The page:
- Lock the door of your workshop or garage: Now this might seem random, but the last thing you want when using a table saw is to get startled by someone barging into your workshop. Be especially careful if you have small kids in the house.
- Avoid movements over a running blade: Never reach over and make adjustments to the rip fence or wood piece while the blade is running. Even if your hand doesn’t touch the blade, even a small piece of wood touching the blade can cause kickback and serious injury.
- Avoid loose clothing or jewelry: Needless to say, getting a piece of your cloth or jewlery entangled with the table saw can result in serious injury.
- Never use a miter fence and the rip fence together while making a cut.
- Make sure the wood piece is free of foreign objects: Any screw, nail or staple can come off while cutting using a table saw. Any contact of these objects with the blade will cause it to come on to you in a projectile causing serious injury.
- Never use a glove while operating a table saw: While this may seem counter intuitive, a glove can do more damage than good. But there are several reasons here, the most important being that you will lose feel of the wood and this is very important while using a table saw. Other reasons for not using a glove include loss of grip strength and risk of glove getting entangled in the blade.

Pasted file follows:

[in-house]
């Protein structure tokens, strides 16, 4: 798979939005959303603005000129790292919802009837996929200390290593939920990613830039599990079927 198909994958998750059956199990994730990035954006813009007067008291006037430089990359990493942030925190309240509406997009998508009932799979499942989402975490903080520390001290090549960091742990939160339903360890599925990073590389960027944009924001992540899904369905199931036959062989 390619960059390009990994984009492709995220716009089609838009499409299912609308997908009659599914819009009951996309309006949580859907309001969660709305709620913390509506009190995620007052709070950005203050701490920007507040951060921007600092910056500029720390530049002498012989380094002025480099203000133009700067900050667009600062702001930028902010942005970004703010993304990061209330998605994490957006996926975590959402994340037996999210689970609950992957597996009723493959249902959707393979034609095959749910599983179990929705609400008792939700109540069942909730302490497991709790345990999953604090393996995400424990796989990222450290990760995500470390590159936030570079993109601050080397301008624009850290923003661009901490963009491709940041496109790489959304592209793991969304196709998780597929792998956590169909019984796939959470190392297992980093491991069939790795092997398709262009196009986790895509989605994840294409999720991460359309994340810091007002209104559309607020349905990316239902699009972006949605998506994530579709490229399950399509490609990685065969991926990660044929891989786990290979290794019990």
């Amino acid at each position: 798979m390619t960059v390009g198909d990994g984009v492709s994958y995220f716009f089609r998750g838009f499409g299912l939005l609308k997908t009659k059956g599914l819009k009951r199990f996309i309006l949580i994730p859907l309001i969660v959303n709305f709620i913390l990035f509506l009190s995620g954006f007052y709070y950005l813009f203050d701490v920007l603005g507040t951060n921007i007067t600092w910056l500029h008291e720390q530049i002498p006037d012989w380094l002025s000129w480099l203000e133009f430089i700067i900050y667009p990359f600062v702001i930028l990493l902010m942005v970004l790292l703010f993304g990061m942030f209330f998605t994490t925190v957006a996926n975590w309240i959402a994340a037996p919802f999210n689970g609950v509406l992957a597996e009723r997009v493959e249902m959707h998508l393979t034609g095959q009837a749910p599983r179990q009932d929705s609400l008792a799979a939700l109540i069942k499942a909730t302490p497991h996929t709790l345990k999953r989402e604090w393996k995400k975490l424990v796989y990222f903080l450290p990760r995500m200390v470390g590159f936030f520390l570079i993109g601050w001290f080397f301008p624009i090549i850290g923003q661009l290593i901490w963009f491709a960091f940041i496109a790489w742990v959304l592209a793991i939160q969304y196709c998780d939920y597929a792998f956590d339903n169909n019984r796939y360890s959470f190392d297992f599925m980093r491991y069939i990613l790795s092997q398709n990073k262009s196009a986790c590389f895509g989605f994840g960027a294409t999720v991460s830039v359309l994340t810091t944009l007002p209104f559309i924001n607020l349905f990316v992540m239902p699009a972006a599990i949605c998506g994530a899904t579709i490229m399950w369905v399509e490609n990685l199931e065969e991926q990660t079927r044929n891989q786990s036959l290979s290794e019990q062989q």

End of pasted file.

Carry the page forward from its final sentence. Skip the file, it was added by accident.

- Ensure that the miter fence is perfectly parallel to the blade: Now, a miter fence that is not perfectly parallel to the blade is a major defect for table saw and could become the cause of major kickbacks and injury.
How to Safely Rip a 2x4 With a Table Saw
Learn the steps for safely ripping a 2x4 with a table saw
- 2 x 4 Lumber
- Table Saw
- Push Block
Setup the Table Saw Correctly
- Position the table saw correctly and before doing adjustments ensure saw is unplugged.
- Make sure the blade is tightened correctly in the arbor. Not too tight and certainly not loose.
- Ensure teeth of the blade points towards you.
- Set the height of the blade correctly.
- Set the angle of the blade (if bevel is required) correctly.
- Most often you just want a 90 degree cut, so ensure that the blade is square to the table top using a speed square.
- Ensure riving knife is in place and is exactly in line with the table saw blade.
- Make sure insert plate is setup. Without insert plate small pieces will fall into the slot and cause kickback.
Ripping the 2x 4
- Setup the rip fence correctly either using the ruler that comes fixed with the table saw or a tape.
- Adjust the rip fence and lock it in place.
- Ensure the larger/wider piece after cutting is on the side of the rip fence.
- Use your left hand to push sideways towards the rip fence and right hand to push downwards.
- Once the 2x4 has entered the blade, use a push block to push the piece through safely.